Jewel tones by Rochas SS20. Image via Rochas.
Jewel tones explored by Studio Gizzem Cinar for Coréen in Berlin.
SHANGHAI VASE BY KARTELL. Available on eporta.
AMY LOVESEAT BY BRITISH DESIGN SHOP. Available on eporta.
SHANGHAI VASE BY KARTELL. Available on eporta.
AMY LOVESEAT BY BRITISH DESIGN SHOP. Available on eporta.
COHEN DINING CHAIR BY LIANG & EIMIL. Available on eporta.
TERRA MODERN PENDANT LIGHT BY NICHE MODERN. Available on eporta.
COHEN DINING CHAIR BY LIANG & EIMIL. Available on eporta.
TERRA MODERN PENDANT LIGHT BY NICHE MODERN. Available on eporta.

Something borrowed- Safari

Undoubtedly reflective of the growing emphasis on caring for our planet and the wildlife that lives within it, fashion houses Dolce and Gabbana, Stella McCartney and Luisa Spagnoli have taken us on an exploratory trip to Africa for SS20. The translation of the safari aesthetic to interiors is clear through materials like canvas, rattan, wood and linens.

Safari by Dolce and Gabbana SS20. Image via Dolce and Gabbana.
Safari exploration at Hotel Torel 1884 in Porto. Architecture by Miguel Nogueira and Interior Design by Nano Design. Photography by Luis Ferraz.
Safari by Dolce and Gabbana SS20. Image via Dolce and Gabbana.
Safari exploration at Hotel Torel 1884 in Porto. Architecture by Miguel Nogueira and Interior Design by Nano Design. Photography by Luis Ferraz.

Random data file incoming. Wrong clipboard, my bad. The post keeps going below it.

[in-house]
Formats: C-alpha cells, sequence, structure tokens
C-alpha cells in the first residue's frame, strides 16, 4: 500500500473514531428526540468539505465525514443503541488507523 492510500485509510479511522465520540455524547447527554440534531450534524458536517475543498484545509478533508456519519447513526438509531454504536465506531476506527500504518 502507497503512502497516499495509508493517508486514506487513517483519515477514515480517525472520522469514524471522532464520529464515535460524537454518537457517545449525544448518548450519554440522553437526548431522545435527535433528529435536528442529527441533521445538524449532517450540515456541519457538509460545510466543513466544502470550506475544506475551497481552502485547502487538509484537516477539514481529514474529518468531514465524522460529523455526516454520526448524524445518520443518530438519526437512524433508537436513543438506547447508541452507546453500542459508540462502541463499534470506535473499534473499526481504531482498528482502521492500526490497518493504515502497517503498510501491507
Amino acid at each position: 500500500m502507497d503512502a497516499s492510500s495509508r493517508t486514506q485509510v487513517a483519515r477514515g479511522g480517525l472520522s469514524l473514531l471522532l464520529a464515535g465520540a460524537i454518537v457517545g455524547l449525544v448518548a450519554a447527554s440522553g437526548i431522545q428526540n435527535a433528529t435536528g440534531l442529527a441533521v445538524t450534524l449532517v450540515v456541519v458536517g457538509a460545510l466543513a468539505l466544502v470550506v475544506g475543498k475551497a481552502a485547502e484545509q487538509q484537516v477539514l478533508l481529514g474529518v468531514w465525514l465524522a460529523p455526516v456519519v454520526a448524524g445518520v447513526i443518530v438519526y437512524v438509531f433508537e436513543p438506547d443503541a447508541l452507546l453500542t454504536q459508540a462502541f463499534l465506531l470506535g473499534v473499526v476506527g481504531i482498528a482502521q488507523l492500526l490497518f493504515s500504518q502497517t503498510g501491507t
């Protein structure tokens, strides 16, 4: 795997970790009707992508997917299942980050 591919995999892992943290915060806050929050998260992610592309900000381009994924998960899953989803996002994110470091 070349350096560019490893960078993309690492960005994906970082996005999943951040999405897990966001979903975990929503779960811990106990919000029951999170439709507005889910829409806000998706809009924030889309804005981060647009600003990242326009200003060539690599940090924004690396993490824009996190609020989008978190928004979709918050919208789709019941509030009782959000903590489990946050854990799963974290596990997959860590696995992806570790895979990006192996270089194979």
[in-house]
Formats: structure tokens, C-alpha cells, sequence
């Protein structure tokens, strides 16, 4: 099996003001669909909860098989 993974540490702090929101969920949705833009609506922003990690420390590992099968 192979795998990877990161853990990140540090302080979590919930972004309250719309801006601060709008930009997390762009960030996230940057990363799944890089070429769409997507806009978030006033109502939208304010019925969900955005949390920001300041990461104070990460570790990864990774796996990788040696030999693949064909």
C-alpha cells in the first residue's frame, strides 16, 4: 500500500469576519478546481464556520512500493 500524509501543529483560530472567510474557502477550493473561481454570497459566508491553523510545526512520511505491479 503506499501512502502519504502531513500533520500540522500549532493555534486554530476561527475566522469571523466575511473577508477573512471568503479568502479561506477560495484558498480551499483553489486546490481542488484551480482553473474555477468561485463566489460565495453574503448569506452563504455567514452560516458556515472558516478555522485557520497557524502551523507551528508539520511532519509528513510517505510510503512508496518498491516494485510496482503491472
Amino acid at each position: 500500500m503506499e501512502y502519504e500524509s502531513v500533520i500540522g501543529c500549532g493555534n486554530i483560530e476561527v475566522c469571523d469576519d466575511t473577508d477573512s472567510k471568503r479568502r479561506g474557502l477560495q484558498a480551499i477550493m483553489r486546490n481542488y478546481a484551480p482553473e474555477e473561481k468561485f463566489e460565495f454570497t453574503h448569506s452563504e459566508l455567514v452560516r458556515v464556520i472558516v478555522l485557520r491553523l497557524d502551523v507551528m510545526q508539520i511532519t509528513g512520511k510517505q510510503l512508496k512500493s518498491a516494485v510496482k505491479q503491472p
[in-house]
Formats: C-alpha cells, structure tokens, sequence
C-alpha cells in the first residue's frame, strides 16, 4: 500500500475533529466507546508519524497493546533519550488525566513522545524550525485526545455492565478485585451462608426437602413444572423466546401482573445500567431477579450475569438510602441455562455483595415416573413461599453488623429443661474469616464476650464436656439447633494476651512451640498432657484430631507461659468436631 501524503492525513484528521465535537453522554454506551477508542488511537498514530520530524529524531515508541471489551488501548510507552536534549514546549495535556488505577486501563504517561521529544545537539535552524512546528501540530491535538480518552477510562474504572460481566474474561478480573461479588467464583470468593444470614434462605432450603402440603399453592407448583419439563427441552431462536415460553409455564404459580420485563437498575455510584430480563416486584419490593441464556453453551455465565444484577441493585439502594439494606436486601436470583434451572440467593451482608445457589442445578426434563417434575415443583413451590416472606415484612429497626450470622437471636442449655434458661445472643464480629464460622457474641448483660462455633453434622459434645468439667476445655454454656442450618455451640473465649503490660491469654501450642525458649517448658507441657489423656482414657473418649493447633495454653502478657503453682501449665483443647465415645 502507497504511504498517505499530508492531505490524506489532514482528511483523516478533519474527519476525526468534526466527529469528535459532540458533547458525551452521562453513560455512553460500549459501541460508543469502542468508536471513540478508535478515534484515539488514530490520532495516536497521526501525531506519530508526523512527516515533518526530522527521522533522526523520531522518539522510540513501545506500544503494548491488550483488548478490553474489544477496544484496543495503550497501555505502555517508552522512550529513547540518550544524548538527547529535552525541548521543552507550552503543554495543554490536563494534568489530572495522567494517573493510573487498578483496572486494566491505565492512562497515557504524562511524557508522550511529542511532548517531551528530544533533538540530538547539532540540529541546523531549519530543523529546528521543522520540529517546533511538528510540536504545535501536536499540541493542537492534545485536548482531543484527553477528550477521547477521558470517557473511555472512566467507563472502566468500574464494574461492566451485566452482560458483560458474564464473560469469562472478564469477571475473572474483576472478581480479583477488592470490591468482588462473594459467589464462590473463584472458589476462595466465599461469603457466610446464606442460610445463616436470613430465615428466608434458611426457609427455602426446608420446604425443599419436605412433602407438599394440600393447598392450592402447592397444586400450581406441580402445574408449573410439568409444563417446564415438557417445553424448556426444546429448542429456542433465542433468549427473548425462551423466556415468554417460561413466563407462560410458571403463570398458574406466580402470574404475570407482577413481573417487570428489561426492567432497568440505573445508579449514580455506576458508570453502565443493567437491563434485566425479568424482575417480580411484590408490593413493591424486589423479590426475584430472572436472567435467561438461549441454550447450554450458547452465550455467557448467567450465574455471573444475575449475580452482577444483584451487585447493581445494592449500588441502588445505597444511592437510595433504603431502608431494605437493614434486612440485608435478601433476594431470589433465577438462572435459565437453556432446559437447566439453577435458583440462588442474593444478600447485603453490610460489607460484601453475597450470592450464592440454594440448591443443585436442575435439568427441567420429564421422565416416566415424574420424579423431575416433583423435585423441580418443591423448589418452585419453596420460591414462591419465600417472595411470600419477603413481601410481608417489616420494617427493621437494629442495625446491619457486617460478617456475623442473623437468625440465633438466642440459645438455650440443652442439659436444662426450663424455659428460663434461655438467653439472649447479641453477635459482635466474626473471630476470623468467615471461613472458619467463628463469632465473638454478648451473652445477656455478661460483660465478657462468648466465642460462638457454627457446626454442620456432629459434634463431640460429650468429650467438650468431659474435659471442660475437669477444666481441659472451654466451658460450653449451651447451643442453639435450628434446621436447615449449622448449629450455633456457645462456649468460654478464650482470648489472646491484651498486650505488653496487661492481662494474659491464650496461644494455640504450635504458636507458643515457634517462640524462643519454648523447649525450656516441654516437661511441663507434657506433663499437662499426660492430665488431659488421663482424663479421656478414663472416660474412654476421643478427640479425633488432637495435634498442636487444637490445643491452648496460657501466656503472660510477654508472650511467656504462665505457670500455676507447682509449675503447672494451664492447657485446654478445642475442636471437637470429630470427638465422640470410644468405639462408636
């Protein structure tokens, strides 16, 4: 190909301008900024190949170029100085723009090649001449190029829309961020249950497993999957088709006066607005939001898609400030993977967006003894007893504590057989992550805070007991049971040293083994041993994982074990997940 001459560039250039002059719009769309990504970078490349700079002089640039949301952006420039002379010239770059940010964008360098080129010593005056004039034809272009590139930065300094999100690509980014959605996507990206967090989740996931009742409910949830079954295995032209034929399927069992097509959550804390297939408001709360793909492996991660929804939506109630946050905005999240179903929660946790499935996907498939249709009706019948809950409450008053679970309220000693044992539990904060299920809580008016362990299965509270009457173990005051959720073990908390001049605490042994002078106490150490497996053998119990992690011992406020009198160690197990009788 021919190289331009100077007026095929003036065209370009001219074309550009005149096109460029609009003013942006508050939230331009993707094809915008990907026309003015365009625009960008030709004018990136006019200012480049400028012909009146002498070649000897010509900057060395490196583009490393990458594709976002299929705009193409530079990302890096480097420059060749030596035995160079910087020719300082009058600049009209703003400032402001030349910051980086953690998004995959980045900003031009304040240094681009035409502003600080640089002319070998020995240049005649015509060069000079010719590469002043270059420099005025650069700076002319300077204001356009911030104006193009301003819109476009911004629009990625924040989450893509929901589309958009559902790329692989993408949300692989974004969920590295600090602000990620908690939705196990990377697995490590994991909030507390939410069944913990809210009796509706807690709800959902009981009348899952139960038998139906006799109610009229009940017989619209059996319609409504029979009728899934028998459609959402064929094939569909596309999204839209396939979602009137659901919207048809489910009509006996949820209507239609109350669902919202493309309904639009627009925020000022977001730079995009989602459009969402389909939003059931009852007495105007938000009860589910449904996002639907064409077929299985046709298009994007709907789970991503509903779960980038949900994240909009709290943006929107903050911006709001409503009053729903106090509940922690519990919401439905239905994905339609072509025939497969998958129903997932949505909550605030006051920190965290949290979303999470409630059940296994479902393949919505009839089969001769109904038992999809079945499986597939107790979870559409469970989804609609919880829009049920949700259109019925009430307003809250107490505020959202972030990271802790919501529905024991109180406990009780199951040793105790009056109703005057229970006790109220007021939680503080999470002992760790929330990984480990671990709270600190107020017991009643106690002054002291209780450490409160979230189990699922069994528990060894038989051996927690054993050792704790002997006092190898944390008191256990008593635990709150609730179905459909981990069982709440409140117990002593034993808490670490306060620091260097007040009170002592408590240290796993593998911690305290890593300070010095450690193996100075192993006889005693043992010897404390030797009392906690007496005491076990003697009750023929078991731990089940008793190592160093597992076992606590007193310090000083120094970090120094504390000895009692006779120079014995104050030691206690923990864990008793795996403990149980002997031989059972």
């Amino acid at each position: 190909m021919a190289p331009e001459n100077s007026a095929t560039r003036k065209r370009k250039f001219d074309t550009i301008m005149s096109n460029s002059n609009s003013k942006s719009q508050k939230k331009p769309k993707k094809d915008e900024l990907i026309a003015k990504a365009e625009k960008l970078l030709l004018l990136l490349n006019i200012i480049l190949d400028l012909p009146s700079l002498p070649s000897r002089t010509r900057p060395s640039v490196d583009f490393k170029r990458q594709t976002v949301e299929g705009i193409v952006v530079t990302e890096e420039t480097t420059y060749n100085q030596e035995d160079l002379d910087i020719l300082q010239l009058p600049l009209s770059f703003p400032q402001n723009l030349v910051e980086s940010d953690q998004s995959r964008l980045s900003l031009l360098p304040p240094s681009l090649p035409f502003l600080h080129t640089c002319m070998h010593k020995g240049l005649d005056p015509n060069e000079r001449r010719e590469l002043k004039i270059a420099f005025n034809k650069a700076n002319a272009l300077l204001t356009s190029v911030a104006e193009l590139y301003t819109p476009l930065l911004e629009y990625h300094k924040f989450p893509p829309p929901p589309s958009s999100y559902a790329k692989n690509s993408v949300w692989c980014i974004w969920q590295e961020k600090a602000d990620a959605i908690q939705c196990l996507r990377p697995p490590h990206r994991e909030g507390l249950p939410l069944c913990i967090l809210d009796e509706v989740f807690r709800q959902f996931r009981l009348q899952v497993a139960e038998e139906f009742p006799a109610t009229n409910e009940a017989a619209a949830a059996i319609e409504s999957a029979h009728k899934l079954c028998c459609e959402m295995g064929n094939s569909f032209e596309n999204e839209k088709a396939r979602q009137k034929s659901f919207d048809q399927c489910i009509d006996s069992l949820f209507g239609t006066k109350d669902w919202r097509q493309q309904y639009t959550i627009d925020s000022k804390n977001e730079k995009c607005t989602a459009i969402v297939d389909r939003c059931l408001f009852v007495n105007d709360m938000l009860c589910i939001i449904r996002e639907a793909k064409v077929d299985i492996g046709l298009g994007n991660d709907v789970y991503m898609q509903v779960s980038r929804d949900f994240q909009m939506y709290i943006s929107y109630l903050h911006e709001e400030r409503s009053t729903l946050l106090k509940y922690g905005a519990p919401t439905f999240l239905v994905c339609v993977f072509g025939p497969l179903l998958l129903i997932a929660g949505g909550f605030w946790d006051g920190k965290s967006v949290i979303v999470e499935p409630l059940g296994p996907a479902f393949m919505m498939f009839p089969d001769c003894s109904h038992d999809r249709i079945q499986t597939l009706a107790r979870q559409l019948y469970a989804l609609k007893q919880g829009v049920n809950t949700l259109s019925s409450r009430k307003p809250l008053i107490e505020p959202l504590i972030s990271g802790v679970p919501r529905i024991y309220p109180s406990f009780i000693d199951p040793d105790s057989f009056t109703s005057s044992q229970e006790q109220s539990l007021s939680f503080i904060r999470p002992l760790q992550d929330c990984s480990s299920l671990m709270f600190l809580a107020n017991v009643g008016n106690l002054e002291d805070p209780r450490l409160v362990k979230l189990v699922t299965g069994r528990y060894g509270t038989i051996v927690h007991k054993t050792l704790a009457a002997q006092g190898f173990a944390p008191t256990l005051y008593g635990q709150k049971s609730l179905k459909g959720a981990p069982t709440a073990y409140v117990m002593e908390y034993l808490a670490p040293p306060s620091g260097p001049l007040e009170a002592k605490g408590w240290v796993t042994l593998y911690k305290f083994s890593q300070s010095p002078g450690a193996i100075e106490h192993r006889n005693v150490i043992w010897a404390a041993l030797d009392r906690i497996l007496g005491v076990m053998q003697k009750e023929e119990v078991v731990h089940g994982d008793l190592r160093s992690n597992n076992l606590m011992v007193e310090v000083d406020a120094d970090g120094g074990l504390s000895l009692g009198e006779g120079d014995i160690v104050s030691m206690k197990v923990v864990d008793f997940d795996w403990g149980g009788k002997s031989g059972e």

SAFARI CHAIR BY CARL HANSEN. Available on eporta.
COLUMBUS COFFEE TABLE BY FIFTY FIVE SOUTH. Available on eporta.
SAFARI CHAIR BY CARL HANSEN. Available on eporta.
COLUMBUS COFFEE TABLE BY FIFTY FIVE SOUTH. Available on eporta.
FOUNDRY CUSHION COVER BY MUFTI. Available on eporta.
KUBU PENDANT LAMP BY DUTCHBONE. Available on eporta.
FOUNDRY CUSHION COVER BY MUFTI. Available on eporta.
KUBU PENDANT LAMP BY DUTCHBONE. Available on eporta.

Something blue- there's a new blue in town, and it's bright.

From periwinkle to cornflower blue, there are some new bright and cheery hues in town. Preen, Staud and Sies Marjan's SS20 catwalks were awash with these tones. Retail spaces such as the flagship Celine store in Miami, featured in this year's trend report, led the way on this colour selection. We've also seen these blues monochromatically interplay at hotels like Maison Armance in Paris.

Blue Hues by Staud. Image via Staud Instagram.
Blue hues in the Céline Retail Store, Miami, USA by Valerio Olgiati. Photography by Mikael Olsson ©
Blue Hues by Staud. Image via Staud Instagram.
Blue hues in the Céline Retail Store, Miami, USA by Valerio Olgiati. Photography by Mikael Olsson ©
EMPIRE FOLDING SCREEN BY MUNNA. Available on eporta.
MULTIFUNCTIONAL PILL BY EMKO. Available on eporta.
EMPIRE FOLDING SCREEN BY MUNNA. Available on eporta.
MULTIFUNCTIONAL PILL BY EMKO. Available on eporta.
FRINGES COUNTER STOOL BY MUNNA. Available on eporta.
SKY BLUE LARGE TABLE LAMP BY ROSANNA LONSDALE. Available on eporta.
FRINGES COUNTER STOOL BY MUNNA. Available on eporta.
SKY BLUE LARGE TABLE LAMP BY ROSANNA LONSDALE. Available on eporta.